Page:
After drawing a match-deciding penalty to knock Mexico out of the World Cup, Dutch forward Arjen Robben has admitted that he flopped trying to draw a penalty.
But there is a catch. Robben was fessing up to a dive in the first half.
“I must apologise,” Robben told the media. “The one [at the end] was a penalty, but the other one was a dive in the first half. I shouldn’t be doing that.”
While replays do show that Rafa Marquez stepped on Robben’s foot in the 94th minute, there are a couple of ways that the first-half flop could have impacted the call that ultimately led to the win for Netherlands. It also shows why so many players blatantly exaggerate fouls looking for calls.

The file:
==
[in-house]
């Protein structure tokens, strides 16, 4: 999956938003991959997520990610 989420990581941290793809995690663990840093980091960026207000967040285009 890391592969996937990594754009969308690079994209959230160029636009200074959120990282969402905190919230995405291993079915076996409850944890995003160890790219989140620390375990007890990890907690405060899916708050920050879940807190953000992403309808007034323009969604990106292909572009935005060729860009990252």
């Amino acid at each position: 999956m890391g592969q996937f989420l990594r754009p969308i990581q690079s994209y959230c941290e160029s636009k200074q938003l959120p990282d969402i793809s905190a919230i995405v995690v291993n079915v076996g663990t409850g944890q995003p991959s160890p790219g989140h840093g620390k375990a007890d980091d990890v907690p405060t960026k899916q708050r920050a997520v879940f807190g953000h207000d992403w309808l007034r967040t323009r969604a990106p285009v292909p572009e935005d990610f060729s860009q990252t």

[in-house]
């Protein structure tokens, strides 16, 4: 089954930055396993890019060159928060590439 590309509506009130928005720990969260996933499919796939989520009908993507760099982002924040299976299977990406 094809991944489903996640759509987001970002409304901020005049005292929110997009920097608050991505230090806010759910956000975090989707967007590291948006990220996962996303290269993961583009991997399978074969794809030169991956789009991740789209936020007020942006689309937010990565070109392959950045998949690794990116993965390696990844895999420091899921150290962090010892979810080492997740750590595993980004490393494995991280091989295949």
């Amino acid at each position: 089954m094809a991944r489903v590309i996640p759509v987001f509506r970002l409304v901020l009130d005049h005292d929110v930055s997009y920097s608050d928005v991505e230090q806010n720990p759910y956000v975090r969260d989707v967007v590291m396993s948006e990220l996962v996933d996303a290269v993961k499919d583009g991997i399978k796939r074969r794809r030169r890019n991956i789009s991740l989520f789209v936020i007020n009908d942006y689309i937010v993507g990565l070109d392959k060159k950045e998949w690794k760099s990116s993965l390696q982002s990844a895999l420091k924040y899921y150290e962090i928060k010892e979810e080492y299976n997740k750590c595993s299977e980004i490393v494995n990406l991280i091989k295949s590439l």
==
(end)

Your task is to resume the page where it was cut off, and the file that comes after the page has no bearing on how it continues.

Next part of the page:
The biggest factor is that Robben was not given a yellow card for diving. If Robben had been cautioned for simulation earlier in the game, he may have been less likely to act like he was shot by a sniper later in the game.
If Robben doesn’t exaggerate the foul late in the game, he probably doesn’t get the call and the game would have likely gone to extra time and possibly penalty kicks.
The other factor was what Alexi Lalas described on ESPN as “the cumulative effect.” Lalas speculated that the referee may have felt additional pressure to make the call in the 94th minute after not awarding a penalty kick for possible fouls earlier in the game.
In other words, if the referee thought the earlier flops were borderline fouls, he may have consciously or subconsciously decided to give Robben the benefit of the doubt at the end of the game after giving Mexico the benefit of the doubt earlier.
Ultimately, it is hard to blame players for flopping if the act continues to help teams win matches. Until the referees start penalising the flops, there is no reason to stop, and we will continue to see them at the World Cup.
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